Stephen Harper’s dulcet tones, explained


Conservative guru Patrick Muttart sends British Tory leader David Cameron unsolicited, and perhaps ultimately dismissed, advice.

In the documents, Mr Muttart says Mr Cameron should ‘practise staring down Brown while the camera is focused on the moderators, other leaders. Makes your opponent feel uncomfortable’. But he adds that when Mr Cameron is ‘attacking/rebutting’ he should ‘look at his opponent’s shoulder and not his face. Facial reactions can be distracting/destabilising’.

Personal attacks, meanwhile, should be ‘well-timed and well-constructed’ but used infrequently ‘for the biggest impact’. Most of Mr Muttart’s advice is listed under a section entitled ‘key presentation points’. It states: ‘Ensure Cameron has room-temperature water. Cold water (with ice) tightens the throat. You should control his water – not the TV studio.’


Stephen Harper’s dulcet tones, explained

  1. Last night a senior Conservative spokesman said: ‘We have not sought the help of the Canadians in any shape or form. Patrick Muttart sent an unsolicited email to David Cameron's office. 'His offer was declined and he is not in any way involved in Mr Cameron's TV debate preparation.'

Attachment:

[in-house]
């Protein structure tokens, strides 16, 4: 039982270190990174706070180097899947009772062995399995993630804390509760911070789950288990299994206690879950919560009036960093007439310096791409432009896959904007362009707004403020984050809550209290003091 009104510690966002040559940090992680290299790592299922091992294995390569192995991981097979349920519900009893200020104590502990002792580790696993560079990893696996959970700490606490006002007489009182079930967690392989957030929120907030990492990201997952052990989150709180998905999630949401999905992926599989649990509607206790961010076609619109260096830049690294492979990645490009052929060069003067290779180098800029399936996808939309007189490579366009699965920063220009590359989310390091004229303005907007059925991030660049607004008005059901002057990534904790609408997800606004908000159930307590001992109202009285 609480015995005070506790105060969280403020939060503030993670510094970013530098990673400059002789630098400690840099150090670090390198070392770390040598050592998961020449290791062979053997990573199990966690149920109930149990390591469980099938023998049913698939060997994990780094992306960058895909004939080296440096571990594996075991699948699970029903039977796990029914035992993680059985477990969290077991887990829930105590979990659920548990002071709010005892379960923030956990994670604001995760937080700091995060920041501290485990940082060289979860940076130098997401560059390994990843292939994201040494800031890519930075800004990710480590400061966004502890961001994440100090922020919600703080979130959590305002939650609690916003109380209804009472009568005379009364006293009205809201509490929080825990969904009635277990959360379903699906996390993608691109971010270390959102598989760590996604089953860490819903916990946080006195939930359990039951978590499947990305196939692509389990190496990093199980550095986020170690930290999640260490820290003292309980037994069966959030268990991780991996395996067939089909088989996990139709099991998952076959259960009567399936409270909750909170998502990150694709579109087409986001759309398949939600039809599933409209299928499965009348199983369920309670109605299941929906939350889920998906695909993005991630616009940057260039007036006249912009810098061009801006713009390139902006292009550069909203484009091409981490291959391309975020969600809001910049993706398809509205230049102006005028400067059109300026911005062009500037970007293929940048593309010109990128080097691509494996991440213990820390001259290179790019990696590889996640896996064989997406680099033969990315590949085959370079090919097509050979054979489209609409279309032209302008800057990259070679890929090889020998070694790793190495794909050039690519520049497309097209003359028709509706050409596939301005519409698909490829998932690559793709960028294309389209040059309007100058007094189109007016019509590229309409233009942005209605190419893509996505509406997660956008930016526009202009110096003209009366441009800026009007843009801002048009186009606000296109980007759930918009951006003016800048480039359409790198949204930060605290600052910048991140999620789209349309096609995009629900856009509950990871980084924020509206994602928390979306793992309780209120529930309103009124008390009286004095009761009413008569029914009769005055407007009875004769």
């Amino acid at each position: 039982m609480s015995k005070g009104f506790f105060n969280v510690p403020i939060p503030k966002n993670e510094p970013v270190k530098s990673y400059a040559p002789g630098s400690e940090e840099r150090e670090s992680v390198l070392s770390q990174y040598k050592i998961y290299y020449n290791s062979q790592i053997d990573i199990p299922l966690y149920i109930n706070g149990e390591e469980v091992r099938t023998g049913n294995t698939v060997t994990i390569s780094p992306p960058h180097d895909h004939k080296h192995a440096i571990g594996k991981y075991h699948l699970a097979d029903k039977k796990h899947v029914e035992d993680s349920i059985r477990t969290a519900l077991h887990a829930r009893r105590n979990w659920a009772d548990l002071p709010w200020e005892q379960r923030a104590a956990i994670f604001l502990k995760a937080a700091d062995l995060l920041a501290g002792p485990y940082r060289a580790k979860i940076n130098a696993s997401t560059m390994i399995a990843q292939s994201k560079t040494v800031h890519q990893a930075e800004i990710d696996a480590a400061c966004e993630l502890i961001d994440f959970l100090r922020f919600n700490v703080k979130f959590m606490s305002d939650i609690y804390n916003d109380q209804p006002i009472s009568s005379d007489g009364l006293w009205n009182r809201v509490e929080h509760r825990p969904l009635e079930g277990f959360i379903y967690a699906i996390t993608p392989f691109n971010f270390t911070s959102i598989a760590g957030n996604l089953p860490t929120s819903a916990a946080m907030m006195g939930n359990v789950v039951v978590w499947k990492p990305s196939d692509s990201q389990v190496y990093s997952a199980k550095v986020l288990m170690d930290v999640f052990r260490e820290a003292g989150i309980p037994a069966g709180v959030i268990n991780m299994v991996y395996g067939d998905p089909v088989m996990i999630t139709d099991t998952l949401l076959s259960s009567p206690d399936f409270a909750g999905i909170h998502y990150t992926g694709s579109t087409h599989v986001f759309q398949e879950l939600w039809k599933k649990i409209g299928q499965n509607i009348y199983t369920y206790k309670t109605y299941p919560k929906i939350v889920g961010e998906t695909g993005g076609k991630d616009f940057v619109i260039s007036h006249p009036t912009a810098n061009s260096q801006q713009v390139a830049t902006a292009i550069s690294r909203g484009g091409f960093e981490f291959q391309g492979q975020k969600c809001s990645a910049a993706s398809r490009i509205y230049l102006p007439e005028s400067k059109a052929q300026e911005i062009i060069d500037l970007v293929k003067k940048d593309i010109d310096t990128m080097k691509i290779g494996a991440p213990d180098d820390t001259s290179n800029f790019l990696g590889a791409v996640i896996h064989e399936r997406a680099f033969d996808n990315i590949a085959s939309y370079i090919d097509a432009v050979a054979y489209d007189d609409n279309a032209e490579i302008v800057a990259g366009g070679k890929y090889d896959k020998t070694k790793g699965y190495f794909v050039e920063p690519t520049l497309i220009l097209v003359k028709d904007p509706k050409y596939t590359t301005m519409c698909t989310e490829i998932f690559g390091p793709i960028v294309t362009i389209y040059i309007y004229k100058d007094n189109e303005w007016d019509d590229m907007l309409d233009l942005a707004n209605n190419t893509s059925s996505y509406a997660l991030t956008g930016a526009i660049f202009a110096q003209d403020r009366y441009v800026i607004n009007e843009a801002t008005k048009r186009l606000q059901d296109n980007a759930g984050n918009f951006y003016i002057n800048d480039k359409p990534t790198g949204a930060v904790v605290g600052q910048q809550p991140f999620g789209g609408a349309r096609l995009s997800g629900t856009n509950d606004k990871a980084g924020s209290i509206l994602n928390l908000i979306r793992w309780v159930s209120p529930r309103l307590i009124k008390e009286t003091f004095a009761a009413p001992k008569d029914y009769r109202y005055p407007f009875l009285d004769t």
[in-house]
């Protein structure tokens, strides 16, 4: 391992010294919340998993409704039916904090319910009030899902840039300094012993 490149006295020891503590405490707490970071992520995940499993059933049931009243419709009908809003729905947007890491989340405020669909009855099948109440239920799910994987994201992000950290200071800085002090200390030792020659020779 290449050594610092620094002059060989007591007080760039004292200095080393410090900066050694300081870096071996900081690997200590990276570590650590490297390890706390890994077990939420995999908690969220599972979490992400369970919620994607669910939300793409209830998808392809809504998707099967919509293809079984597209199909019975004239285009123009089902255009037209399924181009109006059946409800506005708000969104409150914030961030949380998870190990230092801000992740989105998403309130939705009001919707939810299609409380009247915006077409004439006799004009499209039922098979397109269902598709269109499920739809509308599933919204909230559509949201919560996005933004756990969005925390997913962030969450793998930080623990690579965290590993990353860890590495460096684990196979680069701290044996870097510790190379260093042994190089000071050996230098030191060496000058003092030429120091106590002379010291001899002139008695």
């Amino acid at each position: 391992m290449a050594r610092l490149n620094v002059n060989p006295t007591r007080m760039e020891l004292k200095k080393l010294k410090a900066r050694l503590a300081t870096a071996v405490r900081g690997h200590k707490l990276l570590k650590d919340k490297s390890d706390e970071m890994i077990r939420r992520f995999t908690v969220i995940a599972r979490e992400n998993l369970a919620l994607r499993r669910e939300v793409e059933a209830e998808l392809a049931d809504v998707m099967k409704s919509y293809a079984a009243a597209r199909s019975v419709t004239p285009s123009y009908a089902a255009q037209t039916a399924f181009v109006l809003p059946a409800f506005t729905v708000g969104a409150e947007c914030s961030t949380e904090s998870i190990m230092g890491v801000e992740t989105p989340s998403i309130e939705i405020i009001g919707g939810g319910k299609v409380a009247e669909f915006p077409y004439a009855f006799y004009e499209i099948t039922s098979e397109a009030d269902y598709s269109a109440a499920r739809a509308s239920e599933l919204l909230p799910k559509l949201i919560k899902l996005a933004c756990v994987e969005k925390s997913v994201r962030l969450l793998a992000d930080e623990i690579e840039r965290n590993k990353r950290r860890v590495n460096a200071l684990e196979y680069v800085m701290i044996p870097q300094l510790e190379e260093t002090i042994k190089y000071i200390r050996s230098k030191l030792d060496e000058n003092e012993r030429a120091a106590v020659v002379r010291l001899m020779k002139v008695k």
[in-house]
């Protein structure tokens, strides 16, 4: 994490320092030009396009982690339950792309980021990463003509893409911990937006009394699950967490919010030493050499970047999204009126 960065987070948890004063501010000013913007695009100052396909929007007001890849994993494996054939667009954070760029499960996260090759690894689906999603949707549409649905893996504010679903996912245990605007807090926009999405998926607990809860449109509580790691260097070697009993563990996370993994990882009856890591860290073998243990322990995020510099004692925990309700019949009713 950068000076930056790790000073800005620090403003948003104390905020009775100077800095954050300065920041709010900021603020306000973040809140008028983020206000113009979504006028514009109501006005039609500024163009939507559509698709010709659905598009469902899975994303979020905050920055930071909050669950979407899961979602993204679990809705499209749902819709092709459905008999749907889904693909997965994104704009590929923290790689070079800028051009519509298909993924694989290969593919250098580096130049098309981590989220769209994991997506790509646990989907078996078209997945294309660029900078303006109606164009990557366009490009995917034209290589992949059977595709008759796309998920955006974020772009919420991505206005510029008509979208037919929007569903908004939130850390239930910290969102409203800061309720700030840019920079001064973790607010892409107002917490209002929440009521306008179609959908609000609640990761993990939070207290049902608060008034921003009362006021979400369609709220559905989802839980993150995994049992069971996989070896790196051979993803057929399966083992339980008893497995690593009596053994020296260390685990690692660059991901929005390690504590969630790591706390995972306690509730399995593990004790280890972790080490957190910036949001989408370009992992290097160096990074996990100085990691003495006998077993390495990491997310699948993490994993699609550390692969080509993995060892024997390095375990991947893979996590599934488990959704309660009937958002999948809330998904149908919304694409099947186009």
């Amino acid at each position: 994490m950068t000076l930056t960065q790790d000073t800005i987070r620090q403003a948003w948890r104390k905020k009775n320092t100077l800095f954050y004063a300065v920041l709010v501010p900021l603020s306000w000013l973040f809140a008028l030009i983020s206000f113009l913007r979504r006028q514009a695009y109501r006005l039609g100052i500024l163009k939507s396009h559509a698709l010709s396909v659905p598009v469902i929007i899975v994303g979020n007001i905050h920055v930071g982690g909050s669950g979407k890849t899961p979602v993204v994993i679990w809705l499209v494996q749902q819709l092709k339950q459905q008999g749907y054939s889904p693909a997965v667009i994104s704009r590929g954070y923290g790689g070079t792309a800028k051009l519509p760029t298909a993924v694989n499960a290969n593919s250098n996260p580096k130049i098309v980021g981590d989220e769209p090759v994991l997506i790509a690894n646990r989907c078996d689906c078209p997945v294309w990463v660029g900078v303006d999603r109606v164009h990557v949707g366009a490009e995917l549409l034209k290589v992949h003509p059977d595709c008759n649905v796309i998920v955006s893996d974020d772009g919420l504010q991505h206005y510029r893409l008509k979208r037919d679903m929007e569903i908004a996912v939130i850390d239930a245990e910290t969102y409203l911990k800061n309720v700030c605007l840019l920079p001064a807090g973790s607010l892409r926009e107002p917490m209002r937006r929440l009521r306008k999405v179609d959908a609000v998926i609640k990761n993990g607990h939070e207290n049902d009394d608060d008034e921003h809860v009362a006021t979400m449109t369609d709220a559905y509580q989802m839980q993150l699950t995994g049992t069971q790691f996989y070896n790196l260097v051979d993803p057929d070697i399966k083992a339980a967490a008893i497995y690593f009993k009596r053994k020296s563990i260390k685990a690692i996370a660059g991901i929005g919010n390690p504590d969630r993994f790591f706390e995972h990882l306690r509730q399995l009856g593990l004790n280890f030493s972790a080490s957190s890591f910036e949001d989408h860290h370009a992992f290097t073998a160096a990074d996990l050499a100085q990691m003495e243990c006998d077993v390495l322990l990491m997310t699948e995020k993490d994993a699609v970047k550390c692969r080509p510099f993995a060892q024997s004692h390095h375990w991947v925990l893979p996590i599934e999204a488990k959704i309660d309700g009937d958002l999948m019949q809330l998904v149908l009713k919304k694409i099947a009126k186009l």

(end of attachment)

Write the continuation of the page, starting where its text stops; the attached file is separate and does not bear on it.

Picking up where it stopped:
Fun fact: Giving unsolicited advice is exactly how Patrick Muttart got his original gig with Harper. Looks like it didn't work this time round.

    Another fun fact: Before he landed his gig with Harper, Muttart was working with his buddy Warren Kinsella at the same consultancy. Warren said at the time: "hiring Patrick Muttart was the smartest thing Stephen Harper could do".

    • "Warren said at the time: "hiring Patrick Muttart was the smartest thing Stephen Harper could do".

      Nice attempt at channel-changing, Critty.

  2. "Longtime Harper political strategist Patrick Muttart ended up as fodder for a Fleet Street tabloid Sunday in connection with preparations for an expected spring election in Britain ….. Mr. Muttart, who now works at a U.S. public affairs and political strategy firm, said the Daily Mail story was completely overblown. He said his suggestons were part of an email conversation with a British Conservative – and nothing more."


  3. So is there nobody in the US impressed with the prowess of the great Patrick Muttart?

  4. Recalling Elizabeth May's charge that Harper cheated in the last Canadian debate by bringing in notes that were not allowed in the rules, did Patrick Muttart offer that piece of advice, or would it be frowned upon in the UK?

  5. Unghhh…what's really repulsive is that you just know our political leaders are spending most of their time on nonsense like this instead of thinking about issues that matter to the country,

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